Excerpt From Star City's Testimony Before the Australian Gambling Inquiry

26 April 1999
Representing Star City:
Jim Hogget, General Manager Corporate Affairs
Peter Grimshaw, Media Director

Represending the Productivity Commission:
Mr. G. Banks, Presiding Commissioner
Mr. R. Fitzgeranld, Associate Commissioner

MR BANKS: Perhaps if we could have a bit of a discussion about the Internet. You may have heard earlier, in having some discussions about the Internet the point was made that, while people have some concerns about the Internet, in other respects it could be a more accountable and transparent mechanism and indeed the Internet providers could well be providing sort of monthly accounts back to their customers the way I presume Centrebet would do with people who are using ---


MR BANKS: Yes - Internet phone betting essentially through Alice Springs. What's your reaction to that? At one level it looks like motherhood - you know, you're in the entertainment business, your customers are spending money with you, you're providing in a sense a periodic account of how much they're spending. It is relevant in a sense more broadly to the extent that we are talking about a continuum when we're looking at problem gambling, and there are people who I suppose at some point are maybe in danger of moving in that direction and therefore information might be helpful. So a couple of questions. One is a general reaction to providing more information of that kind, and the second is how feasible it would be. A related point really is I suppose to what extent you've got your customers tracked in the sense of them using cards to allow you to monitor what they're doing.

MR HOGGETT: We do track a proportion of our customers, both in the slots area and in the table games area. It's obviously a minority of them. It's obviously in a sense our better customers, and in that sense I think a fairly large proportion of those, probably most of them, have a pretty good idea themselves what they're spending with us, because they meet thresholds to quantify. Indeed, our marketing program has recently been contracted from a widespread marketing program to a more targeted program to the people who are our best customers. So in that sense that sort of information is already partially with them in their qualifying for these programs. I wouldn't want to add much to what I said before about trying to spread that much more widely, because it is an expensive operation - one which we would find very expensive and one which the rest of the industry might find very expensive.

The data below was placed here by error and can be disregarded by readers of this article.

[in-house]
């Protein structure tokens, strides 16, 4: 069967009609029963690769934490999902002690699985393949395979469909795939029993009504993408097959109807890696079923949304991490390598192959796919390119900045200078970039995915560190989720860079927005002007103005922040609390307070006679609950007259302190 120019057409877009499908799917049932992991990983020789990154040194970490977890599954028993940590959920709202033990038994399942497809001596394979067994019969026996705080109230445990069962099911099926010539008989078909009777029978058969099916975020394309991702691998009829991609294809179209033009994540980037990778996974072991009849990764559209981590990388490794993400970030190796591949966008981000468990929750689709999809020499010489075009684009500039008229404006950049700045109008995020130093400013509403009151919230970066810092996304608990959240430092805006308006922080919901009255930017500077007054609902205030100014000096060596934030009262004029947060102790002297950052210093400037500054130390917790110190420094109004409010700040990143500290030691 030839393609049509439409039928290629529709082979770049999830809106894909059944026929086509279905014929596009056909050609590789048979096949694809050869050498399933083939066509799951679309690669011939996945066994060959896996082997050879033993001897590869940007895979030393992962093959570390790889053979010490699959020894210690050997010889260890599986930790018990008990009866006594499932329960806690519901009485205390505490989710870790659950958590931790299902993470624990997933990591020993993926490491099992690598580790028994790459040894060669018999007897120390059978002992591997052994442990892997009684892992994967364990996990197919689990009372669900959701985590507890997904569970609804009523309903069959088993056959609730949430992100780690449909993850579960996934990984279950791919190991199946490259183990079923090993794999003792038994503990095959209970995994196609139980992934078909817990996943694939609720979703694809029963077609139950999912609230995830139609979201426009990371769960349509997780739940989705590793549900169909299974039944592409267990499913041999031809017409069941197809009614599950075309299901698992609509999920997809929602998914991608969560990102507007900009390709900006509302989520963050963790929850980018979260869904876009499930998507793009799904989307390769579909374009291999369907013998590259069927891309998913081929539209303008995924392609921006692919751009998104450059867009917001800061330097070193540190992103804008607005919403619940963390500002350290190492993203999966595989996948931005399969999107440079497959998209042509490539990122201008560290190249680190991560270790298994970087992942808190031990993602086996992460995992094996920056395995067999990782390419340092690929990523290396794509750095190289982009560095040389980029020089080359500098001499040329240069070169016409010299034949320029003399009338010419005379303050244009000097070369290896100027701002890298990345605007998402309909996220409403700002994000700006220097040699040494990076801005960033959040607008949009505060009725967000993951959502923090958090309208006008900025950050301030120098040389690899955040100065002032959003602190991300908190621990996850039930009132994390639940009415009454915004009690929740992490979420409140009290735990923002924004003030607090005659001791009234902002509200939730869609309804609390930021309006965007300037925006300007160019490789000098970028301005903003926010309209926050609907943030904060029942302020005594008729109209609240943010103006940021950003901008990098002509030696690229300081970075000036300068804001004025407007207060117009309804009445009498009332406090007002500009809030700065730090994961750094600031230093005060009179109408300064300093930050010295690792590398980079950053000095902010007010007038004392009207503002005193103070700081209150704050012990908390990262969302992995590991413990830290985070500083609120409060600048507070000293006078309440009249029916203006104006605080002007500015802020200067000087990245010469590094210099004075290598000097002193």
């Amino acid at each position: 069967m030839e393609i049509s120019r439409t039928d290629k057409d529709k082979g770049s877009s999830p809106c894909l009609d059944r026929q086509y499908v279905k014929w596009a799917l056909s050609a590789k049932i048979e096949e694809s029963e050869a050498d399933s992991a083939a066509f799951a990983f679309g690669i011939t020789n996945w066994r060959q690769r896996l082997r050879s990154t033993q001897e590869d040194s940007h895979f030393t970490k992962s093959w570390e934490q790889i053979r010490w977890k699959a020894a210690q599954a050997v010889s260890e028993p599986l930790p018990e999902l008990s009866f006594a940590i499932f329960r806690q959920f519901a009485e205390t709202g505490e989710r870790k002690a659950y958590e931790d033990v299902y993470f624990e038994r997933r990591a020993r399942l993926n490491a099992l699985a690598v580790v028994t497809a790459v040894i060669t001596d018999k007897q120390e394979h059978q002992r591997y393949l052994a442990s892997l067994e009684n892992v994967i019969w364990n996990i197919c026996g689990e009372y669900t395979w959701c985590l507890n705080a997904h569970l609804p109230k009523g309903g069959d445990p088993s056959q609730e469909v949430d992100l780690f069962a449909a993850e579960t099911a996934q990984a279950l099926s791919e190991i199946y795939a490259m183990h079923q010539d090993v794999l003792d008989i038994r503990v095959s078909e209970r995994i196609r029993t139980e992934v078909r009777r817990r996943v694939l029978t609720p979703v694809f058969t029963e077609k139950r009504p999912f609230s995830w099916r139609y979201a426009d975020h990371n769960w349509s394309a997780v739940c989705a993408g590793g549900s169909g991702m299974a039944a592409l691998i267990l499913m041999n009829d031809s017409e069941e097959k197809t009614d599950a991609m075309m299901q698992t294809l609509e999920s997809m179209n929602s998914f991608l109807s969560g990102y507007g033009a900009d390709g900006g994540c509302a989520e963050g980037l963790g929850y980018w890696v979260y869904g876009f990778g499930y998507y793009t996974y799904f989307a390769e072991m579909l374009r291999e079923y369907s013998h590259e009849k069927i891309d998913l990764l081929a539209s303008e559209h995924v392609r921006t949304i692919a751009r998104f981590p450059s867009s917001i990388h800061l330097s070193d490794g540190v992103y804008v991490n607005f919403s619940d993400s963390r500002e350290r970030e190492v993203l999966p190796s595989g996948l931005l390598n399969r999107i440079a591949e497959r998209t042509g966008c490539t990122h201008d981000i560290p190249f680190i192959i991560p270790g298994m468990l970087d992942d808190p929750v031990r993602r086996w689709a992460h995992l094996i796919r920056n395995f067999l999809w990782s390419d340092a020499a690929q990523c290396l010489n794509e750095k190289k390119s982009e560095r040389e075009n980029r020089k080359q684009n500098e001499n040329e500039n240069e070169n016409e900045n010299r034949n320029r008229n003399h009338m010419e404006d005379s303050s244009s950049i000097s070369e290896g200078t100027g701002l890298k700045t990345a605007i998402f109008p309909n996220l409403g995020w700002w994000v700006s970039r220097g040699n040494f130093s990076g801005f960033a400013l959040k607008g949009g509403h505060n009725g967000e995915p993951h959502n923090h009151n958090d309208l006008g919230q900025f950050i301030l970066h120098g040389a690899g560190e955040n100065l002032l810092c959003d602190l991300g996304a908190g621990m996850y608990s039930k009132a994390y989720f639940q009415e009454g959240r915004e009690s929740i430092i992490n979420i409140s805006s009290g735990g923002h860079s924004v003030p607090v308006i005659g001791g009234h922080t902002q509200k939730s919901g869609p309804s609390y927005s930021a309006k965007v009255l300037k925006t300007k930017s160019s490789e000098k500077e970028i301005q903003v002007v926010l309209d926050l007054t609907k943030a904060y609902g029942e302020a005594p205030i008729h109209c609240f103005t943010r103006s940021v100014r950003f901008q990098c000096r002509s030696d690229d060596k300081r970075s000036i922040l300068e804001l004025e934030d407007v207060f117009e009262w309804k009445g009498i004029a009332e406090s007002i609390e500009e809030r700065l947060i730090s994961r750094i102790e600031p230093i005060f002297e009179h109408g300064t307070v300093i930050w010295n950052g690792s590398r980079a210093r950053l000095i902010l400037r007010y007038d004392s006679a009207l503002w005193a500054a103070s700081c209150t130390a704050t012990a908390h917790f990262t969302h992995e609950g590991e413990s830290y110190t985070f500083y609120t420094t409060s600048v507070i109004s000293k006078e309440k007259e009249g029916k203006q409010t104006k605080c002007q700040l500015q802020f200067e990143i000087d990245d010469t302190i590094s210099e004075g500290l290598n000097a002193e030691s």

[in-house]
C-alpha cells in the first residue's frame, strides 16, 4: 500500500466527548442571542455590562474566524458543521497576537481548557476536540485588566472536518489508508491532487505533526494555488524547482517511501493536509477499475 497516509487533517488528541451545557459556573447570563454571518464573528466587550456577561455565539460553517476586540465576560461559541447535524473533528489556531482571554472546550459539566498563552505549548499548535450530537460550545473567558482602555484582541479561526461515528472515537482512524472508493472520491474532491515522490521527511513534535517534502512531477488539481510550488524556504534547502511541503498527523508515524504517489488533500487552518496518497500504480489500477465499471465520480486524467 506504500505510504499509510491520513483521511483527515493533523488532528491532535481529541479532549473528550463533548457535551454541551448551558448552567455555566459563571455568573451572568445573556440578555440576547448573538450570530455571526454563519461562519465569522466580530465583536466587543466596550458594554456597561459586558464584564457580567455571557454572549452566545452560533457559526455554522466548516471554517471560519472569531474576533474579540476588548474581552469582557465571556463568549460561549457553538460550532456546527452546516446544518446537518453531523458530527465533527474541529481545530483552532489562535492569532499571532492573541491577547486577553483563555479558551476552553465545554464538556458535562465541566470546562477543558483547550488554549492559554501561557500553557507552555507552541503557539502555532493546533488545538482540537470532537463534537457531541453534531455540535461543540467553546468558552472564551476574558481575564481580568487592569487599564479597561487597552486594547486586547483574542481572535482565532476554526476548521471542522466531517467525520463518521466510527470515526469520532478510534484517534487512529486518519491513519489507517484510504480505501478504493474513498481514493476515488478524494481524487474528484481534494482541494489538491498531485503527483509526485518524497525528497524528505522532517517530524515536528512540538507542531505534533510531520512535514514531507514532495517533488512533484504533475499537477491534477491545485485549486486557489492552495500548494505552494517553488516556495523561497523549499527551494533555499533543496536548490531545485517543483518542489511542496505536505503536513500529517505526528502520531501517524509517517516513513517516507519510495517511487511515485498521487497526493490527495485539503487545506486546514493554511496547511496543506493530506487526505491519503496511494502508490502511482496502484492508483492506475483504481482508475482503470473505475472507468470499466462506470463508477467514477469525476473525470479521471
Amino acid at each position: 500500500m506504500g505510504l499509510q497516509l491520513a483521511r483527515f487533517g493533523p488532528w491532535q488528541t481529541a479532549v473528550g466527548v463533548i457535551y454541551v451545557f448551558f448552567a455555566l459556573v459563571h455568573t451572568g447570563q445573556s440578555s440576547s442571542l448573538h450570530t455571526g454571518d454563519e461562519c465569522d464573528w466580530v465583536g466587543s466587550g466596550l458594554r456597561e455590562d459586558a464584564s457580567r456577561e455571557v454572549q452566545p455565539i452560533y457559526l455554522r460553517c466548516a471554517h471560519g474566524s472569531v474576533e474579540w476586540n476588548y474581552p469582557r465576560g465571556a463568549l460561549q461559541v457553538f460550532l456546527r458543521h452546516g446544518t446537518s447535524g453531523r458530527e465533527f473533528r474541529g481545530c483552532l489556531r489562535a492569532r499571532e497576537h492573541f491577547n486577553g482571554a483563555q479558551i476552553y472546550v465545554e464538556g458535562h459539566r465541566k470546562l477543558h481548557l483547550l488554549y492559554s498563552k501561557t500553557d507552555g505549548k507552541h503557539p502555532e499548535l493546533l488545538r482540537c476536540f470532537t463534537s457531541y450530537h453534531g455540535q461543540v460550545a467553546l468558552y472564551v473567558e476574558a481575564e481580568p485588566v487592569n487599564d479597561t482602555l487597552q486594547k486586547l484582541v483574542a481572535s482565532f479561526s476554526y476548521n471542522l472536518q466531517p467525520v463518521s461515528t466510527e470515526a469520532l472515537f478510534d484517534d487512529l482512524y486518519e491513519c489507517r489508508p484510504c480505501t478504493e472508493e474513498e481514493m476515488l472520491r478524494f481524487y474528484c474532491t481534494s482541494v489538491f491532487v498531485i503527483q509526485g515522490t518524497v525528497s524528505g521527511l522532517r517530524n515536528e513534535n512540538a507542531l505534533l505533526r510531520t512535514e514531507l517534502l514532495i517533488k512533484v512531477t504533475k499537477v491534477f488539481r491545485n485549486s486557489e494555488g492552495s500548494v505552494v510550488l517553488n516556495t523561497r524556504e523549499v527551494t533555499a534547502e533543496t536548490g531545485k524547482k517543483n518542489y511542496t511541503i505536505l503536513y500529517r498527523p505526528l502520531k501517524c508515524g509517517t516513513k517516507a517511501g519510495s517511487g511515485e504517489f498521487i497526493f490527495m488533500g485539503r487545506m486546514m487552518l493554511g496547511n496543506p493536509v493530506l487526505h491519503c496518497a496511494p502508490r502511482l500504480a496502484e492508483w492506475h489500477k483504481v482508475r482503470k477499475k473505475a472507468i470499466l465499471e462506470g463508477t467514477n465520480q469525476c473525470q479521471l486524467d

In relation to Internet, we've thought a lot about the Internet obviously. It's a potential competitor for us. It potentially impinges upon our exclusivity because you can offer electronic casino games on the Internet. There are lots of heads in the sand on Internet in various places, private and public. As you will be aware from your own investigations, it's here. People are playing on the Internet already, both with overseas and Australian providers. There are quite sophisticated casino games available through the Internet from overseas. The question you have to ask - and we haven't resolved it internally, so what you're hearing from me now is my opinion, "Does our state, does our country" - because a lot of the states are looking to the Commonwealth on this - "regulate this activity in some fashion?" To my mind it would be very silly to try to ban it in the way that some United States legislators have tried to do, because you can't. It's like banning foreign exchange transactions. That one got away from us 20 years ago. You are not going to ban transactions on the Internet.

You could in Australia ban providers and perhaps nail them, and then your population simply plays with overseas providers. That has hazards, because many of them may be unsupervised and you're not even offering them a safe alternative. It's a bit like encouraging people to undertake safe sex, I suppose. If you provide it in-house in the country, you can regulate at least your own providers, and then people have the option to use those providers, whom they know. If you leave it banned here, then people will do it anyway. The risks there are of course well-known ones of, "Who is it on the end of the terminal who's playing this game?" It's a high risk there that it could be someone whom you don't want playing, typically a minor who has got hold of the credit card somehow who has decided to have a bit of a flutter. So you have to put safeguards in there. I don't know what they are. We're still at an early stage. My view is, okay, regulate in some fashion in this country but don't seek to ban it, because it won't work.

MR BANKS: So Star City would potentially be looking at this as a business opportunity?

MR HOGGETT: We could be a provider. If you want a heavily regulated, highly probity checked provider, we're it. It's about the only plus that comes out of all that from our commercial point of view.

MR BANKS: We have heard that a lot of the providers offshore, a lot of them in the Cayman Islands and the Caribbean and so on, are actually not all that well regulated and that's sort of counting against them. Someone put it in another submission, adding an element of uncertainty to the inherent risk in gambling about whether you'll ever get your money back if you do, when I think most gamblers find that an unacceptable additional element of uncertainty.

MR HOGGETT: Eventually of course countries will allow it and so you will get well-regulated providers out of here, and then it becomes a question of, "Are you in this export market or aren't you?" Then it becomes almost an economic question.